An End To The Boring Weather Pattern?

For the last 10 days or so I have started writing an update only to lose interest in what I was talking about because the weather has been so boring. Sure, we have seen a few pop-up elevation based storms but the moisture has not been abundant and we have not had a decent set up to start seeing some of those Monsoonal type of downpours in the lower elevations that many have been craving.

As you may remember the US GFS model got replaced with the “New GFS” now just known as the GFS, as if nothing changed. The problem is it has changed, and it failed on its first major assignment, Tropical Storm Barry. It is currently failing its second major assignment which is the heatwave in the east-which is all going to turn around in the next 24-48 or so hours with temps dropping to below average in the same areas that have been experiencing above-average temps. Watch below as the above-average temps in oranges and reds transition to below average temps (blues and green).


This is the Euro between this afternoon and Friday evening.

The GFS shows a huge increase in showers beginning late Monday and Tuesday with a reinforcing shot as we get into mid-week. I don’t trust the GFS right now. The Euro shows a lot of available moisture streaming in this week, but shows a bit of a struggle in putting all of the other ingredients in place for big storms at low elevations.

Monsoon type conditions are difficult to put a start date in our area, people mistake afternoon high/heat based storms for the Monsoonal recycled flow from Arizona, I have discussed this at length and don’t want to spend a lot more time on it. However, it looks like we may be drifting into a pattern where the ingredients will have a better opportunity to come together than they have so far this summer.

The Euro weekly long term (46-day outlook), continues to show drier than normal conditions but acknowledges the uptick in moisture this week as well as the coming weeks. Unfortunately, it shows the largest deficits relative to average over the Wolf Creek to Pagosa area, which is likely the most vulnerable area for fire.

We were fortunate to have such a robust Winter and a calm cool Spring. We largely avoided flooding with the drier than normal conditions but now we do need to see some precipitation especially in the mid-elevation areas.

This is usually about the time people start asking about Winter.  This year, that has not been the case, I think I have had one email about next Winter even though the average first snow above 10,000 feet is usually about 7-8 weeks from now! What I am seeing right now shows a similar start to Winter as last year, a long slightly warmer than average fall through mid-December then a shift at the end of December to early January to below average temps and above average precip.  September is when I usually get a little more vested into looking at Winter.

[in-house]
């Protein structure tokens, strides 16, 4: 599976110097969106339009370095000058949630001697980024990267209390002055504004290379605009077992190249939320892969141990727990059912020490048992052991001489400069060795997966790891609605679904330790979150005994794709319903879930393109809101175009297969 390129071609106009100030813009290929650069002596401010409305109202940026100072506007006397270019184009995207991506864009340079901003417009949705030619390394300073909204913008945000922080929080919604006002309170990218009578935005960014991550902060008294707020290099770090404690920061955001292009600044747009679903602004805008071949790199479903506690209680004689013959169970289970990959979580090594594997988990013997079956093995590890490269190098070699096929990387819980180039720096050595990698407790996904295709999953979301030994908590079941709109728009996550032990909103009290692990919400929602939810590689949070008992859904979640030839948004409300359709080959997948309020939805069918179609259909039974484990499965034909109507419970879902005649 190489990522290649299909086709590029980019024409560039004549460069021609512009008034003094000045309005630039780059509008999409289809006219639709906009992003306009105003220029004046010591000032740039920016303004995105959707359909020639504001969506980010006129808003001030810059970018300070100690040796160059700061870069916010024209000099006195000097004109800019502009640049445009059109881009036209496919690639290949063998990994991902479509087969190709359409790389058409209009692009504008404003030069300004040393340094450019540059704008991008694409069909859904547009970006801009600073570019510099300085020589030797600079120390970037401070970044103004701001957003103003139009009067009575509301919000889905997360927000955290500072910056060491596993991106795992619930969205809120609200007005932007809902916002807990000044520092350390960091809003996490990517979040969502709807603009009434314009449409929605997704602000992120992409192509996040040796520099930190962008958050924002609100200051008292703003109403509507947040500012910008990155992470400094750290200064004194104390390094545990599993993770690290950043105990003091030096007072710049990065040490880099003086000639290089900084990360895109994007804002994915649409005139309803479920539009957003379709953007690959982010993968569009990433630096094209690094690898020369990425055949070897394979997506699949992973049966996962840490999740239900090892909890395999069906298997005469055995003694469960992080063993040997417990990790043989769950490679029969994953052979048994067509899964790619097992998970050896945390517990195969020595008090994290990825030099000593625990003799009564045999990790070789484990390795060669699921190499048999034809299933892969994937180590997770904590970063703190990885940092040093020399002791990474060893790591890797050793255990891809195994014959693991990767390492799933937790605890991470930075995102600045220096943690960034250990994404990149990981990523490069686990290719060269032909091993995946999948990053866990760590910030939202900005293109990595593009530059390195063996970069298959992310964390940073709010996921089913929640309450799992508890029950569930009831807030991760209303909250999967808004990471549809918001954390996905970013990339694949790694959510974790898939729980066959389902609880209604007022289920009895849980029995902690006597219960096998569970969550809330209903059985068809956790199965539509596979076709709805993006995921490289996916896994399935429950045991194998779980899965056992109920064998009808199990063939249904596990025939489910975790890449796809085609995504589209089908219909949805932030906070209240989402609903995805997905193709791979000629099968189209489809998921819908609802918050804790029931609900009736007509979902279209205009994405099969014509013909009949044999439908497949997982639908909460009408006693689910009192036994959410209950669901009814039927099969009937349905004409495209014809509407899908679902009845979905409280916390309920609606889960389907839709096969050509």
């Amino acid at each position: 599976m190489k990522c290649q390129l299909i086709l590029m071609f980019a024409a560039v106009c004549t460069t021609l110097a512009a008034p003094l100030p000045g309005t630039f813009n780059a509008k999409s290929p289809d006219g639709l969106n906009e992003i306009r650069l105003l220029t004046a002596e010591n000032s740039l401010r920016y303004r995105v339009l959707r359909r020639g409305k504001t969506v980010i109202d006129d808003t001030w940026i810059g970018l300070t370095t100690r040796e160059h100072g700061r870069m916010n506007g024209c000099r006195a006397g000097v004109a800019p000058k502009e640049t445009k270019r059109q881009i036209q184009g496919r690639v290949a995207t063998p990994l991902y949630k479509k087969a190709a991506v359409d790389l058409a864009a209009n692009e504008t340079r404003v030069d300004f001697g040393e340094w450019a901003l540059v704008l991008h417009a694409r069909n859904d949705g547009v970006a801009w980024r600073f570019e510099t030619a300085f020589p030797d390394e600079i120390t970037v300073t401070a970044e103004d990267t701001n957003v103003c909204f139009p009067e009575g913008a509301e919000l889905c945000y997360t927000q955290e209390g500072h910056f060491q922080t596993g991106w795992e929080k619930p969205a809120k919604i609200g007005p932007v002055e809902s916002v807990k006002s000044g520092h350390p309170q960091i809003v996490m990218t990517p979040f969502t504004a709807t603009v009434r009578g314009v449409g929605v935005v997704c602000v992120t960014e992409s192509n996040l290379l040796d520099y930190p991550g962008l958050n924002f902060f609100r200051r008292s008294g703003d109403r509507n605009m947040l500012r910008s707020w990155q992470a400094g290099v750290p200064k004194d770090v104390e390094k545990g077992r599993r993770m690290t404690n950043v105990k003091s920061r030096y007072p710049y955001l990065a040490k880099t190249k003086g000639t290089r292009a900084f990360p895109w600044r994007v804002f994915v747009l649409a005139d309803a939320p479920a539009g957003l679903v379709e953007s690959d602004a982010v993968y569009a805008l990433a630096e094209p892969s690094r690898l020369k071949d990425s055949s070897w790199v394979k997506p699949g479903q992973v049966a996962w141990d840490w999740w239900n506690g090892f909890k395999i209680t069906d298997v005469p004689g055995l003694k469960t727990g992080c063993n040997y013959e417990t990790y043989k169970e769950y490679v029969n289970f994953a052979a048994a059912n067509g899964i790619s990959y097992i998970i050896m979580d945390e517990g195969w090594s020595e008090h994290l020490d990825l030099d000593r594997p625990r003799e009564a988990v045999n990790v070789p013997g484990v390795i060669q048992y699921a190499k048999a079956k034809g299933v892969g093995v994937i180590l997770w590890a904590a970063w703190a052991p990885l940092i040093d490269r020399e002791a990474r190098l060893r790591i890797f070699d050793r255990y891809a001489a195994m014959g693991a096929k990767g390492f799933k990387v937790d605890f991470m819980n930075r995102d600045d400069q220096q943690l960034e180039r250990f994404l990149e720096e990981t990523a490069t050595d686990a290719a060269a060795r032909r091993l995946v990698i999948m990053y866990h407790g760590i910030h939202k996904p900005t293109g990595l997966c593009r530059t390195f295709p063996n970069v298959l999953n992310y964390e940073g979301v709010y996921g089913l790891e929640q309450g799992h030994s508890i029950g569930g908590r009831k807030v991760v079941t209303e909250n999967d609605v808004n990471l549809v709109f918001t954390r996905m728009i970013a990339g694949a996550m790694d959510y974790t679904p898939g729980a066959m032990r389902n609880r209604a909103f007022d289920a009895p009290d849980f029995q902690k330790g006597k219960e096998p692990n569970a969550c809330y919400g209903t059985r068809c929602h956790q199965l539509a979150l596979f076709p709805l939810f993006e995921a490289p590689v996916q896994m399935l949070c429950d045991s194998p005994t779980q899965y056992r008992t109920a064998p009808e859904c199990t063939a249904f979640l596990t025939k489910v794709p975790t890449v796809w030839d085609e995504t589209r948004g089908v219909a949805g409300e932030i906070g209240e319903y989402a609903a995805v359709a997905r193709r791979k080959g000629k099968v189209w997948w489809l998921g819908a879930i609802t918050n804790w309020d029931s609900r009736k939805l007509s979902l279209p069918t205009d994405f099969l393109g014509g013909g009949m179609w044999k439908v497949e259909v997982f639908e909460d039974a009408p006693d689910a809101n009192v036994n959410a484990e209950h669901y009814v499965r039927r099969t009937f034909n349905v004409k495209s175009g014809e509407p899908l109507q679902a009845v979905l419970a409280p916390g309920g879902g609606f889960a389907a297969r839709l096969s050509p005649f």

Nationally, the biggest news meteorologically speaking is the lack of Tropical development in both the Pacific and the Atlantic. I talked about this weeks ago when analyzing the 46-day precipitation run from the Euro. This doesn’t mean we won’t have tropical activity, however, it will be very difficult in the near term in what they call the Main Development Region (MDR)-which is between 10-20 north latitude and east of 70 west longitude. Instead, we will see periodic development close to the US and Latin American Coasts. Globally, there are massive pools of below-average ocean temperatures which are inhibiting Global tropical activity. There is a large pool of cool water off the East Coast that we have not seen in a while. Last winter I talked about what some Atmospheric Scientists are seeing as a change in the Atlantic Multi-Decadal Oscillation to a Cool Phase rather than the warm Phase we have been in for the 25 or so years. Here are the most recent Sea Surface Temperature anomalies.

Screenshot 2019-07-21 at 12.36.32 PM.png

Here is a self-explanatory chart going back to 1880 that shows the cycles of the AMO.


A cool phase or negative AMO is one of the factors that results in cooler weather for our Continent.

I enjoy hearing from people but I have a confession to make, I am not a huge fan of Facebook, I know, I know, that is how this whole thing started. I only share this because unless I am tracking some severe storms in the Summer or Winter Storms in the Winter, or if there is some type of natural disaster like a fire I am not going to be on Facebook, so if you want to contact me you can email me at anytime by clicking the contact button that I provide on every post. I apologize to those who messaged me through Facebook with time-sensitive questions.

No news is no news when it comes to me posting an update, so when you don’t hear from me, it usually means I have nothing new to highlight or talk about. Hopefully, that won’t continue to be the case.


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